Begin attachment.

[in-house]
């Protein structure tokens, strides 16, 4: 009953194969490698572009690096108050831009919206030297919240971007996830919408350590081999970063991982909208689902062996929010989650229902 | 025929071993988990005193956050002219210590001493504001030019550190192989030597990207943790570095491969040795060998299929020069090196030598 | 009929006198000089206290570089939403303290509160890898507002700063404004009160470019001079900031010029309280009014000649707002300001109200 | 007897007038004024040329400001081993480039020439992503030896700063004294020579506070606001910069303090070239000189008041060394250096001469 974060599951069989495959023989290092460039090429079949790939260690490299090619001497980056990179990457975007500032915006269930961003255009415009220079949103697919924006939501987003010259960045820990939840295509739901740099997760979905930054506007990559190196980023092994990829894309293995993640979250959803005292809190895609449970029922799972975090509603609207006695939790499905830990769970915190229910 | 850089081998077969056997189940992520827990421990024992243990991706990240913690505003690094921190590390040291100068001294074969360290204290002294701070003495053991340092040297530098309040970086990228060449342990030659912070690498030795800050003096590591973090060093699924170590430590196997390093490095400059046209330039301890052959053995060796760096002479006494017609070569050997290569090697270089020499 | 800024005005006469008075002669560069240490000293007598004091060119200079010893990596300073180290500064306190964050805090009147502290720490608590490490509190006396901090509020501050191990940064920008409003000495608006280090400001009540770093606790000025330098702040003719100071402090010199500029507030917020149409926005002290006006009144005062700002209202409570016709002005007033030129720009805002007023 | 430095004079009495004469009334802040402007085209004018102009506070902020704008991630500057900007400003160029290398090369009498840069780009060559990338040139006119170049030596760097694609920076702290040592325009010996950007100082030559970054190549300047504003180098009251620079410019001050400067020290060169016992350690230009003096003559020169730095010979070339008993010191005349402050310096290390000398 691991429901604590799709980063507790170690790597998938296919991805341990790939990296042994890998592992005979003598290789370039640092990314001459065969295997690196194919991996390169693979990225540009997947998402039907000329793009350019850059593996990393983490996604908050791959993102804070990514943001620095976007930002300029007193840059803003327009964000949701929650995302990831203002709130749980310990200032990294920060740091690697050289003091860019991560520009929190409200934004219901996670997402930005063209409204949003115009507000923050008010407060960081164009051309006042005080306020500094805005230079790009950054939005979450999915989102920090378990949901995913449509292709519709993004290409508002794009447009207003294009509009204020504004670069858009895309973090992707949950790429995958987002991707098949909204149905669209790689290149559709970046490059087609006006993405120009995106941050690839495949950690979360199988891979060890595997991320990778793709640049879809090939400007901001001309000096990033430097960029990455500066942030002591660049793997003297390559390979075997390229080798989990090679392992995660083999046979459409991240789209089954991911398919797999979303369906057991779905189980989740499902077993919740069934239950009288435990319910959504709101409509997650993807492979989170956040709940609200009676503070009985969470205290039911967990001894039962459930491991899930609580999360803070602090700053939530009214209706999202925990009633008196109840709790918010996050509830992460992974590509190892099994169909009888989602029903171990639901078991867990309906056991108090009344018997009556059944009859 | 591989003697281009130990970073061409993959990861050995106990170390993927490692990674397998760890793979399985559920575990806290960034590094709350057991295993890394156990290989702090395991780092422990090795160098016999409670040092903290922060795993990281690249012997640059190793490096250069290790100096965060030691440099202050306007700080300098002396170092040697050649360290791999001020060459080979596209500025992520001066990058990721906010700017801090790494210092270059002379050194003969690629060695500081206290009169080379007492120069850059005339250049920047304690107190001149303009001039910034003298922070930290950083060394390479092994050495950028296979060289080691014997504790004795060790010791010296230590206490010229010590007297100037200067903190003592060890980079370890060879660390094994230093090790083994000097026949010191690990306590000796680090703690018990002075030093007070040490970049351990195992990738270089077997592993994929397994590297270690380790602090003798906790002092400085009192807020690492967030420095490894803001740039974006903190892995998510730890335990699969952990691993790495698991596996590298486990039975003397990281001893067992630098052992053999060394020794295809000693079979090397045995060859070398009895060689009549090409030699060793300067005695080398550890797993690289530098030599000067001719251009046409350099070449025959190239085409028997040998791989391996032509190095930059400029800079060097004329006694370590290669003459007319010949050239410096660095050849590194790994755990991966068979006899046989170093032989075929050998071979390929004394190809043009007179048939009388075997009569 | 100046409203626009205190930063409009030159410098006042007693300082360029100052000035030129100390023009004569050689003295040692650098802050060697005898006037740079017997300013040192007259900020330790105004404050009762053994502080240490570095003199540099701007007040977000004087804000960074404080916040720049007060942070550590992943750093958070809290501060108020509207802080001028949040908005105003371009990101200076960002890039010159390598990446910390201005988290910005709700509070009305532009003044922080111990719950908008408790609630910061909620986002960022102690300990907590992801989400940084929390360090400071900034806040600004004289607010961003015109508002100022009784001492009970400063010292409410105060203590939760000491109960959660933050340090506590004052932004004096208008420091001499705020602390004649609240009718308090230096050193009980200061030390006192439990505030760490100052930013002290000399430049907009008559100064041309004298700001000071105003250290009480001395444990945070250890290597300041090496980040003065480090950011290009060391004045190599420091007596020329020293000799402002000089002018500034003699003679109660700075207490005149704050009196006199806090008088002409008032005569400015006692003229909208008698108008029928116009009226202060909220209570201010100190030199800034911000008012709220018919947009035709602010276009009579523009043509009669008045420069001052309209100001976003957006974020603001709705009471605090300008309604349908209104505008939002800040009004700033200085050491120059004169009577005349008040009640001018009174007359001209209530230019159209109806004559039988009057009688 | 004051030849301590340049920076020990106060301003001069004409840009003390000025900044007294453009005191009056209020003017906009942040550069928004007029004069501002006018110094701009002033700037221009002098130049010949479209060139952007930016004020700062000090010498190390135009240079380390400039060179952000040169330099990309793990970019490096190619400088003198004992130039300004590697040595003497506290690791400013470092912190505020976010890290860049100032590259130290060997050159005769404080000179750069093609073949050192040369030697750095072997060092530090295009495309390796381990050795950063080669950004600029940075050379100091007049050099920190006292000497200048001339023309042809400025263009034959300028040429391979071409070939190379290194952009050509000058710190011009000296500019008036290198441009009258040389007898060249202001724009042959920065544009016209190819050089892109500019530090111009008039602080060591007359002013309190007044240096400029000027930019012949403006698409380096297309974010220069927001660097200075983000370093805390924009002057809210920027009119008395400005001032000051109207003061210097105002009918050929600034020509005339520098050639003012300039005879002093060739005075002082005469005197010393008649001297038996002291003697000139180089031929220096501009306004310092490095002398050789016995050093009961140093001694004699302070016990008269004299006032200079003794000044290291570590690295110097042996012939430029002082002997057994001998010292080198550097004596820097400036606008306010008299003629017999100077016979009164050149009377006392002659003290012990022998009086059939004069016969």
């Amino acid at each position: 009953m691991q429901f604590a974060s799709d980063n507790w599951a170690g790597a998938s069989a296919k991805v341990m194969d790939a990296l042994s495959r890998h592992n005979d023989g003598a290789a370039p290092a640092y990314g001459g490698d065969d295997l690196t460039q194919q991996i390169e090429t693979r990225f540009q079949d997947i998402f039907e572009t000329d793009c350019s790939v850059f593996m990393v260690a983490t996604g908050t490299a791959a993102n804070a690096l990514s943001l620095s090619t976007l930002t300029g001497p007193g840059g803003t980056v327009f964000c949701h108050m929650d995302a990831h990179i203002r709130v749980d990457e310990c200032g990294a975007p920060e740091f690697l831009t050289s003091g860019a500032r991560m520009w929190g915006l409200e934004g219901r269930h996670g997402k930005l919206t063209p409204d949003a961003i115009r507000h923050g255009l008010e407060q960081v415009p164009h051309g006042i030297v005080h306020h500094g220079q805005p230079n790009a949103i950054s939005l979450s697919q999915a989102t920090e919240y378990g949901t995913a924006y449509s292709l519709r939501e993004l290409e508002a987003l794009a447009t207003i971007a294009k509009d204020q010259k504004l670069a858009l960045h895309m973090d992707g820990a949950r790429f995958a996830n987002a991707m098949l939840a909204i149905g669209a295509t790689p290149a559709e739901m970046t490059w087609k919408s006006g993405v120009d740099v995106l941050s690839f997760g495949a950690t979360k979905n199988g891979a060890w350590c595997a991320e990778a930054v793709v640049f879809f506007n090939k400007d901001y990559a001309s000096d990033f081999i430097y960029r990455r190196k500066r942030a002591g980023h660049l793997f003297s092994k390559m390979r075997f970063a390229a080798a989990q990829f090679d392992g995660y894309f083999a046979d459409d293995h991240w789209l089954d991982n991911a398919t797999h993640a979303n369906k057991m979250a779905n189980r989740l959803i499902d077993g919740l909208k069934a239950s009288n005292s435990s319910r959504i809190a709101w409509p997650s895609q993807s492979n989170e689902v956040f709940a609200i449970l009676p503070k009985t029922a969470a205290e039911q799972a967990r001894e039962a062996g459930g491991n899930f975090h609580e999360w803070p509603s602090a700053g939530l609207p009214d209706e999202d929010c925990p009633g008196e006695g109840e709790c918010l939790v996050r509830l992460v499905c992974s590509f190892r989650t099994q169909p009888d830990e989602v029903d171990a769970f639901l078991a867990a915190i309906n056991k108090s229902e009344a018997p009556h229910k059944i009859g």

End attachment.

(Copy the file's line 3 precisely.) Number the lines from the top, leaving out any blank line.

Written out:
């Amino acid at each position: 009953m691991q429901f604590a974060s799709d980063n507790w599951a170690g790597a998938s069989a296919k991805v341990m194969d790939a990296l042994s495959r890998h592992n005979d023989g003598a290789a370039p290092a640092y990314g001459g490698d065969d295997l690196t460039q194919q991996i390169e090429t693979r990225f540009q079949d997947i998402f039907e572009t000329d793009c350019s790939v850059f593996m990393v260690a983490t996604g908050t490299a791959a993102n804070a690096l990514s943001l620095s090619t976007l930002t300029g001497p007193g840059g803003t980056v327009f964000c949701h108050m929650d995302a990831h990179i203002r709130v749980d990457e310990c200032g990294a975007p920060e740091f690697l831009t050289s003091g860019a500032r991560m520009w929190g915006l409200e934004g219901r269930h996670g997402k930005l919206t063209p409204d949003a961003i115009r507000h923050g255009l008010e407060q960081v415009p164009h051309g006042i030297v005080h306020h500094g220079q805005p230079n790009a949103i950054s939005l979450s697919q999915a989102t920090e919240y378990g949901t995913a924006y449509s292709l519709r939501e993004l290409e508002a987003l794009a447009t207003i971007a294009k509009d204020q010259k504004l670069a858009l960045h895309m973090d992707g820990a949950r790429f995958a996830n987002a991707m098949l939840a909204i149905g669209a295509t790689p290149a559709e739901m970046t490059w087609k919408s006006g993405v120009d740099v995106l941050s690839f997760g495949a950690t979360k979905n199988g891979a060890w350590c595997a991320e990778a930054v793709v640049f879809f506007n090939k400007d901001y990559a001309s000096d990033f081999i430097y960029r990455r190196k500066r942030a002591g980023h660049l793997f003297s092994k390559m390979r075997f970063a390229a080798a989990q990829f090679d392992g995660y894309f083999a046979d459409d293995h991240w789209l089954d991982n991911a398919t797999h993640a979303n369906k057991m979250a779905n189980r989740l959803i499902d077993g919740l909208k069934a239950s009288n005292s435990s319910r959504i809190a709101w409509p997650s895609q993807s492979n989170e689902v956040f709940a609200i449970l009676p503070k009985t029922a969470a205290e039911q799972a967990r001894e039962a062996g459930g491991n899930f975090h609580e999360w803070p509603s602090a700053g939530l609207p009214d209706e999202d929010c925990p009633g008196e006695g109840e709790c918010l939790v996050r509830l992460v499905c992974s590509f190892r989650t099994q169909p009888d830990e989602v029903d171990a769970f639901l078991a867990a915190i309906n056991k108090s229902e009344a018997p009556h229910k059944i009859g």